Elephant Song (2014)
Elephant Song, Charles Biname’s 2014 Canadian psychological thriller, arrives on VOD platforms in the UK on Monday the 13th July. And yet despite the glaring lack of theatrical release or promotion, it really is worth a watch. It’s well done, taught, and doesn’t outstay its welcome. This recommendation comes with a caveat though. More on this later.
Elephant Song was adapted from the stage play of the same name by Nicolas Billon. It arrives here having already won an award for Best Adapted Screenplay in Vancouver and was nominated for a bunch of others, for director Biname and lead actor Bruce Greenwood.
Greenwood plays Doctor Green, an independent psychiatrist called in to interview Xavier Dolan’s Michael about the disappearance of fellow psychiatrist Doctor Lawrence (Colm Feore). Michael is an intelligent but disturbed young man, the son of an opera singer, traumatised by the single meeting he had with his South African father when he was a boy. Because of this he has a developed an obsession with elephants (we find out why in bizarrely coloured flashbacks) and this becomes literally and figuratively the elephant in the room as he leads Doctor Green on a merry chase, drawing him deeper into his own psychological games amidst lies and accusations concerning Doctor Lawrence. Green finds himself caught up in these games despite the warnings of his ex-wife and nursing colleague Susan Peterson, played with a caring vulnerability by the always fantastic Catherine Keener.
Though everyone in the film is fantastic, the standout performance comes from Xavier Dolan, proving once again that there is probably nothing that he can’t do, and do very well. I must admit to having a lot of time for Dolan, particularly as a director, but he proves here that he’d be a good enough actor without his reputation. He has that wonderful mischievous grin, and a knowing smile that can very quickly turn into tears and then liven up immediately into laughter and then back to scared again – sometimes all within the same scene. Every time he and Doctor Green square off there is a menace hanging over the conversation and the back and forth between the two is great. It is in these scenes that the film’s theatrical background is apparent. There are only really a handful of locations in the film, with the majority of the action taking place either in an office where Green is being interviewed about his time with Michael, or in Lawrence’s office where the bulk of the two-hander is played out.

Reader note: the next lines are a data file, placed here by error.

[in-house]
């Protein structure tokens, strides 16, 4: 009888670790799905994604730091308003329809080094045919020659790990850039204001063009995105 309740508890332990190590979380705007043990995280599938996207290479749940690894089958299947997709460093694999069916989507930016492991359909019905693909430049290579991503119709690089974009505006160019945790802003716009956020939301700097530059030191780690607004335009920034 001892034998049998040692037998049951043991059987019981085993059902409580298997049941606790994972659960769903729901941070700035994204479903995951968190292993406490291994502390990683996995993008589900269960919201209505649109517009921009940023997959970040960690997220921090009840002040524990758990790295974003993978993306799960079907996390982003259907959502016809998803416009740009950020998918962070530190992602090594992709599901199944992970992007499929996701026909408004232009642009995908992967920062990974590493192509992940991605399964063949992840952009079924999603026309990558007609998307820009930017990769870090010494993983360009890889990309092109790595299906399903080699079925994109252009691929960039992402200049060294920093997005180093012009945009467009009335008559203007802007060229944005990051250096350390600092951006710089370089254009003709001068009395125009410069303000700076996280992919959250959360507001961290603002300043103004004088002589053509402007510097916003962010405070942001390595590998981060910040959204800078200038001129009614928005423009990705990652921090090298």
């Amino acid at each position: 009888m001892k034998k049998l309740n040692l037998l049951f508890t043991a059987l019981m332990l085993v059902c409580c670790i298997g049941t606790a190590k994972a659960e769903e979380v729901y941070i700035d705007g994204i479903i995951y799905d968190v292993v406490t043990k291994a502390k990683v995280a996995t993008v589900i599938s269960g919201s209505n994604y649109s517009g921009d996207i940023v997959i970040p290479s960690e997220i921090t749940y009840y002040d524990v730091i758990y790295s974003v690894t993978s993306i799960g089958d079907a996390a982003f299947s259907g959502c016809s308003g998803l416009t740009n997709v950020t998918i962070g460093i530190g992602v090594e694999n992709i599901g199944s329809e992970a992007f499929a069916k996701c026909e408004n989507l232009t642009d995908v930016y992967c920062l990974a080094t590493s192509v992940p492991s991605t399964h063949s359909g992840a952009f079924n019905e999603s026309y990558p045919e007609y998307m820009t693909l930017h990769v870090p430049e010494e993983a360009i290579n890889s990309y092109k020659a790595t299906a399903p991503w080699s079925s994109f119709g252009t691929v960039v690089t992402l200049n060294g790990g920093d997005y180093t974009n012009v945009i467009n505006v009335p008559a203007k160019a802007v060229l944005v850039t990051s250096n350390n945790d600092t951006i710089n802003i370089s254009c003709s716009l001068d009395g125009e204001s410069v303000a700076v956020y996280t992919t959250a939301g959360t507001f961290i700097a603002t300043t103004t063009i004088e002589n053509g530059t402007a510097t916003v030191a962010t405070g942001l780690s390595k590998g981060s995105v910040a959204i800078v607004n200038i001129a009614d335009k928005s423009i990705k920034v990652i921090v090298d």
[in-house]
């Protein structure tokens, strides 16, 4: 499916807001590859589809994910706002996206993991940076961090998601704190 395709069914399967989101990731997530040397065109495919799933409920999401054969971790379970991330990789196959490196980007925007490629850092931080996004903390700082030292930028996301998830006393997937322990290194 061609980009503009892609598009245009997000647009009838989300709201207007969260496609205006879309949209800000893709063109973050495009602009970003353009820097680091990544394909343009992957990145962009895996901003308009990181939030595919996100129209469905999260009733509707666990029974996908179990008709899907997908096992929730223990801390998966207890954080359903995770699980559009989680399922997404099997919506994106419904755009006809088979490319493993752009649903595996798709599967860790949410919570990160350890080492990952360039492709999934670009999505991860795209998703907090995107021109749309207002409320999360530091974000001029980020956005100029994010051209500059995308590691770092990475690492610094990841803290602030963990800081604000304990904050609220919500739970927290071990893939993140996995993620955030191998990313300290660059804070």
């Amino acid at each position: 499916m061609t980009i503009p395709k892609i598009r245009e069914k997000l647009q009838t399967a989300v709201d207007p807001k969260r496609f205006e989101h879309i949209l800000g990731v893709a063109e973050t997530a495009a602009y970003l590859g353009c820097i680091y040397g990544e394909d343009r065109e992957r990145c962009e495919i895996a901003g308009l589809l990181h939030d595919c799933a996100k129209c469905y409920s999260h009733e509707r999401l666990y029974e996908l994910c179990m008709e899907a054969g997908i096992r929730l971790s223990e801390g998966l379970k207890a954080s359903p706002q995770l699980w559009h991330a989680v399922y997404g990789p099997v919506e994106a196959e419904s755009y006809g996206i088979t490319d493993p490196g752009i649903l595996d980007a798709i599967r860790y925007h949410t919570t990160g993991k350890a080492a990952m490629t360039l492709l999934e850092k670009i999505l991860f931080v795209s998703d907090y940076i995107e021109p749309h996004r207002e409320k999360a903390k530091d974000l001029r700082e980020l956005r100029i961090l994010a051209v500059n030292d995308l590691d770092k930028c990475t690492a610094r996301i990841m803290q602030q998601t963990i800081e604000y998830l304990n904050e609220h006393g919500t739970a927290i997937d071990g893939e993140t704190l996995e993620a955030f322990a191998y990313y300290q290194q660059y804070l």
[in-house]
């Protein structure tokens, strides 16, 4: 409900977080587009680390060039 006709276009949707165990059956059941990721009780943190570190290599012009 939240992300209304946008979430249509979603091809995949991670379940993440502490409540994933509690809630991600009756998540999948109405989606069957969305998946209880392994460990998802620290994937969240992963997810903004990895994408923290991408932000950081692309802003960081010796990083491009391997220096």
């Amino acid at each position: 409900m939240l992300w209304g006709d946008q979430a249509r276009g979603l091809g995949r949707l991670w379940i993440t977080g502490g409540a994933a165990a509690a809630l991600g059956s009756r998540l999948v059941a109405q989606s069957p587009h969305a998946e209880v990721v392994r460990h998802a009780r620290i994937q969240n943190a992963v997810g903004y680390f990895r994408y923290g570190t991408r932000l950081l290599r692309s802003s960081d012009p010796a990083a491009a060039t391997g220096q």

The film looks great too. Set in 1966, the palette is suitably cold and grey, the backgrounds almost monochrome – against which Michael’s red jumper stands out starkly. This look suits the mood perfectly, one of tension and bleak psychological interplay. It does wear a little thin after a while though, and the brief breaks into bright colour in the flashbacks seem rather more forced than meaningful.
The obvious influence here is Equus, though in that film we are shown the shocking moment that resulting in the mental break, here we only get hints. Michael tells Doctor Green about how he killed his mother (a rather clumsy reference, if deliberate) to Dolan’s award-winning 2009 film, I Killed My Mother, and even then we are never really sure whether this is a lie or not. And this uncomfortable not-knowing is all good and well, but while the tension builds, it never really goes anywhere. This is the main problem with the film – nothing really happens, and when the moment comes at the end when we are supposed to be shocked and care, it just doesn’t seem to be for any particular reason and almost makes you wonder what all the fuss was about. Though the film is not overly long (in fact it is very well paced) it does seem to waste quite a bit of its time in retrospect.
Though I imagine Elephant Song worked very well as a play, as a film it doesn’t seem to really achieve anything. Having said this though, by the time you realise that the film hasn’t been as good as it should be, or as good as it seems when you’re watching it, it’s over and it’s actually drawn you in quite well.
Elephant Song then is well acted, well made and with an intriguing premise well handled – it is however rather slight and may be a little slow for some. A good film for a quiet evening.
Director: Charles Binamé
Writer: Nicolas Billon
Stars: Bruce Greenwood, Xavier Dolan, Catherine Keener
Runtime: 110 min